Neurodegenerative diseases impart a devastating toll on patients and their caregivers, while costing hundreds of billions in lost wages and healthcare annually. Rare genetic mutations and common genetic polymorphisms interact in surprising ways with the environment to shape each person’s relative risk of developing disease. Our research leverages patient biomaterial, human pluripotent stem cells and animal models to discover disease relevant pathways to ultimately enable innovative therapeutic strategies.
Neurodegenerative disease, microbiome, immunity, stem cell biology
The Burberry group is broadly interested in understanding how the immune system interacts with the nervous system and our environment to support neuronal homeostasis. In the past decade, genome wide association studies involving thousands of cases and controls and next generation sequencing studies of afflicted families have drastically expanded our knowledge of common genomic polymorphisms and rare mutations that confer risk to neurodegeneration. Intriguingly, many genes whose variation modifies neurological disease risk are enriched in cells of the immune system, including microglia. While our efforts have shed light on an important role for the microbiome in shaping an individual’s propensity of developing ALS/FTD, the precise inputs through which the environment stimulates the immune system to change brain health remain poorly understood. Our goal is to uncover the circuits, cell types and pathways in which these disease-associated perturbations function with the hope that with time, our discoveries will ultimately be leveraged to improve patient care.
C9ORF72 Suppresses Systemic and Neural Inflammation Induced by Gut Bacteria, Nature, 2020
Aaron Burberry earned his Bachelor’s degree in Biochemistry from the State University of New York at Buffalo. In 2008 he joined the Program in Biomedical Sciences at the University of Michigan where he pursued graduate studies with Gabriel Nunez in the Department of Molecular and Cellular Pathology. During this period, he became interested in understanding why mutations in the pattern recognition receptor NOD2 predispose individuals to Crohn’s disease and worked collaboratively to identify regulators of this signaling pathway. Intrigued by the observation that humans who experience sepsis are at chronically increased risk of mortality, Aaron initiated collaboration with Sean Morrison to explore how hematopoietic stem cells (HSCs) respond to bacteria. He found that upon systemic infection, Toll-like receptors and NOD-like receptors act synergistically to promote HSC mobilization that enable bacterial clearance at the expense of self-renewal.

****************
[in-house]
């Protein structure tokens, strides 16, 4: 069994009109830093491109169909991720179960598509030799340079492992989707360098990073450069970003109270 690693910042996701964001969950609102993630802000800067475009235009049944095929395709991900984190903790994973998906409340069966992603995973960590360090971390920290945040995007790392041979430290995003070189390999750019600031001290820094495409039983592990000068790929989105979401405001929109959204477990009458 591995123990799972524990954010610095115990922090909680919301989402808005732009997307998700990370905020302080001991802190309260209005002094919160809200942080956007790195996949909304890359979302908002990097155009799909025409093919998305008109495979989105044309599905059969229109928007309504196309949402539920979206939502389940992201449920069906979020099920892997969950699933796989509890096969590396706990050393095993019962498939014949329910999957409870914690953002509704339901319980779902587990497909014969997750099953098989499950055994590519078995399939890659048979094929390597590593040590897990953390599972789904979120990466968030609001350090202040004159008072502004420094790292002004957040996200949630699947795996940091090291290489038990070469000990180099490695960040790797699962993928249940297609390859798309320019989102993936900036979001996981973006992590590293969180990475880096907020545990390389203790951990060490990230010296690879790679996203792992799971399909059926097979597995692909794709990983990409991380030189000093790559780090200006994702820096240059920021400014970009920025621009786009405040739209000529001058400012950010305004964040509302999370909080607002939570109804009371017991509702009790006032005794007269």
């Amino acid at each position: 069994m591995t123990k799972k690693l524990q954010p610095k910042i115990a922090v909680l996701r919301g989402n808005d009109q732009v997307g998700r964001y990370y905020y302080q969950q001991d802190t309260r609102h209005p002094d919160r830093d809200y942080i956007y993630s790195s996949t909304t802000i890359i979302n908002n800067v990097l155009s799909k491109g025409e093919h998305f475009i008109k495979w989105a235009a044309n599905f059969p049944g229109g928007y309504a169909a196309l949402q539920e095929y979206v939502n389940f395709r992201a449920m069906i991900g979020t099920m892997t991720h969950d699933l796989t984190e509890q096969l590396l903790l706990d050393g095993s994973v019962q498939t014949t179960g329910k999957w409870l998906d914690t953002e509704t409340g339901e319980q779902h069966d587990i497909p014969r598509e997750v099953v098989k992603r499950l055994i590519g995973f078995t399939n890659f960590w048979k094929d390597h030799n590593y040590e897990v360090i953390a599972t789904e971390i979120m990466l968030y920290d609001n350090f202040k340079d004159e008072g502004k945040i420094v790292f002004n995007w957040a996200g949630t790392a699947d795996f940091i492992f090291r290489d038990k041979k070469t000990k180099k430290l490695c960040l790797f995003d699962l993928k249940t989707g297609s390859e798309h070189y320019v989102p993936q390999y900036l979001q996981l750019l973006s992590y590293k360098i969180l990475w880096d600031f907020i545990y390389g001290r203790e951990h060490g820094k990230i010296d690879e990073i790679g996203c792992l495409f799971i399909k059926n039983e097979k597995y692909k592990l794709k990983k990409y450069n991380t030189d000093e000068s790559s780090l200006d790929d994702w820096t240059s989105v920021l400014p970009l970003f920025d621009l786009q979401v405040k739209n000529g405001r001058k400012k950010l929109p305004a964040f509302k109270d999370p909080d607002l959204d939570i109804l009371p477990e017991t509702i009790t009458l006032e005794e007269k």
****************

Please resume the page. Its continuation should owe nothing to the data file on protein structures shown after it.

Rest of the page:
In 2014, Aaron began his post-doctoral training with Kevin Eggan in the Department of Stem Cell and Regenerative Biology at Harvard University.There he became interested in studying how a fascinating mutation in C9ORF72 causes neural degeneration in Amyotrophic lateral sclerosis (ALS) and Frontotemporal dementia (FTD). Aaron and his lab mates determined that this gene forms a complex which regulates trafficking of lysosomes in myeloid cells and whose function is essential to restrict inflammation and autoimmunity. Informed by the incomplete penetrance of immune phenotypes in mutant mice reared in different environments, Aaron made the foundational discovery that gut bacteria are critical governors of neural inflammation and autoimmunity when levels of C9ORF72 levels decline. During this fellowship, Aaron received a Pathway to Independence Award from the National Institute of Aging and in 2021 has joined the faculty at Case Western Reserve University in the Department of Pathology where he continues to explore fundamental mechanisms of neural inflammation.